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I've created a new MVC web app in VS.NET 2010. I can access localhost/Home/Contact without issue. That's a method that comes built into the example app.

I added another method:

public ActionResult MyMethod(ClassA content)
  return new HttpStatusCodeResult(204);

When I try to access this method using:


I get a 404 error. I've tried directly in the browser (GET) and also through POSTing. Any idea what might be wrong?

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closed as too broad by Daniel A. White, AlG, dove, gunr2171, Blorgbeard Mar 3 '14 at 19:26

There are either too many possible answers, or good answers would be too long for this format. Please add details to narrow the answer set or to isolate an issue that can be answered in a few paragraphs.If this question can be reworded to fit the rules in the help center, please edit the question.

Can you show us how you post? It's by design that you can't reach the action through a get request, that's why you decorate it with the HttpPost attribute. – Henk Mollema Oct 8 '13 at 16:40
Try removing [HttpPost] and then visit it in your browser. – Nate Oct 8 '13 at 16:51

2 Answers 2

up vote 1 down vote accepted

The HttpPost attribute indicates that the action can only be accessed through a POST request, it protects you from other request types (GET, PUT etc.).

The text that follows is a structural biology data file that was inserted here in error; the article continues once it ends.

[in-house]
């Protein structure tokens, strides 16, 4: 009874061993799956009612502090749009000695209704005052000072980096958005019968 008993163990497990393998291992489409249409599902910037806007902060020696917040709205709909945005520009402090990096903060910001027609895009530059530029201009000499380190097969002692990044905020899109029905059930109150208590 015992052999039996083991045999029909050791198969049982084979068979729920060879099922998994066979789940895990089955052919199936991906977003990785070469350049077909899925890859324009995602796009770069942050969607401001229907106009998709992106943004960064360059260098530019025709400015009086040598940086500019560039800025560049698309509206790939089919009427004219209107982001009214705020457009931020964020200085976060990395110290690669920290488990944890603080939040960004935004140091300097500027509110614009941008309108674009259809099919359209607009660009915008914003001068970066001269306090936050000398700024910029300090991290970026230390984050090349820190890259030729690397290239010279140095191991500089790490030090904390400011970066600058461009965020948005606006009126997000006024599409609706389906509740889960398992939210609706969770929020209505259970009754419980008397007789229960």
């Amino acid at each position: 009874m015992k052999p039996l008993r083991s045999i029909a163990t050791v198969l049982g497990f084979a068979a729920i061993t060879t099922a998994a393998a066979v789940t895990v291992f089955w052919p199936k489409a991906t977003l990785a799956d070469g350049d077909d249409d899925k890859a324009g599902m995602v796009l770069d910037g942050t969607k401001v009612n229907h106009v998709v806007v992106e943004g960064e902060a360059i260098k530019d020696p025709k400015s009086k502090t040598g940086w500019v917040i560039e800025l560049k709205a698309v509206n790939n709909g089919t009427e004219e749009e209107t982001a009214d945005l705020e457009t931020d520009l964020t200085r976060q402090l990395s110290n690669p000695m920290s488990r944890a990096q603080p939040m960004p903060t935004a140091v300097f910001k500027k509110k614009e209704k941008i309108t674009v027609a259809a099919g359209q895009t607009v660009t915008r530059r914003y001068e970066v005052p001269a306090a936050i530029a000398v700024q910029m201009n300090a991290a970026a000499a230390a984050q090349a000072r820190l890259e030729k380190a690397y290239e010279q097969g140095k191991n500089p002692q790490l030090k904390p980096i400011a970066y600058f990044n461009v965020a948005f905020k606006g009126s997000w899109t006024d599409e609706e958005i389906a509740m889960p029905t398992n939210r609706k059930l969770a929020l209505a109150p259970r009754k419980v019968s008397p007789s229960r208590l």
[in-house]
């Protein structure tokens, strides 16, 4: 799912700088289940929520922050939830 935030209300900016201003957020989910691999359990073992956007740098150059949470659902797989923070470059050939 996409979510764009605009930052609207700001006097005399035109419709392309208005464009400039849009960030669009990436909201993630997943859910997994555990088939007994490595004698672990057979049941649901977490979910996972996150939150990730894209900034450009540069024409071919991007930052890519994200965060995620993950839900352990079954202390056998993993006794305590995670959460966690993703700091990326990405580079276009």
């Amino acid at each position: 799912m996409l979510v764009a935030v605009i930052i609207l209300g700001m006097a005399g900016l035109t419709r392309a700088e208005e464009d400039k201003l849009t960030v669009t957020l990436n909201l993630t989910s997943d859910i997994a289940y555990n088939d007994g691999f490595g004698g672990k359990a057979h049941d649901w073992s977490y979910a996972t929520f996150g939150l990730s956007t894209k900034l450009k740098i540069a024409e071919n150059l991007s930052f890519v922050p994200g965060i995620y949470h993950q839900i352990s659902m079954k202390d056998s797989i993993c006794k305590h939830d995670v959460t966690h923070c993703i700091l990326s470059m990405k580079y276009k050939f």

POST requests will also work without the attribute, but GET requests will too! This might expose database queries which inserts, updates or removes data through GET requests, which is a bad practice. Imagine Google indexing a page like this:{id}, if you accept GET requests, it might delete your complete user-base.

GET is to retrieve data, and POST is to submit data. See this question for more info.

There are different ways to initiate a POST request.

You can wrap a form inside Html.BeginForm():

@using (Html.BeginForm())
    @Html.LabelFor(m => m.UserName);
    @Html.TextBoxFor(m => m.UserName);

    @Html.LabelFor(m => m.Password);
    @Html.PasswordFor(m => m.UserName);

    <input type="submit" value="Login" />

Or via

    '@Url.Action("MyMethod", "Home")',
        // data for ClassA.
        name: $('#username').val(); // example.
    function (result) {
        // handle the result.

But this GET request won't work if you decorated your action with the HttpPost attribute:

    '@Url.Action("MyMethod", "Home")',
    function (result) {
        // this will not work.

Or if you try to access it through your browser. Also see this blogpost.

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Will the 204 still be returned in my example or does the HttpPost block it? – 4thSpace Oct 8 '13 at 18:16
@4thSpace I think it should, you could go and try with Fiddler/Firebug if it works. Why do you want that HTTP 204 so badly though? – Henk Mollema Oct 8 '13 at 18:20
The POST'er requires it. – 4thSpace Oct 8 '13 at 18:45
@4thSpace if you put a breakpoint in the action, does it get hit? – Henk Mollema Oct 8 '13 at 19:03

This method only accessed by POST.

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Thanks. If someone is doing a POST to that method and I don't have the HttpPost attribute, it should still work right? What is the benefit of using HttpPost - just restriction for POST? – 4thSpace Oct 8 '13 at 17:36
Also, I'm returning the 204. I should be able to capture and display that return in the POST'ing page right? That would solve my problem. – 4thSpace Oct 8 '13 at 17:39

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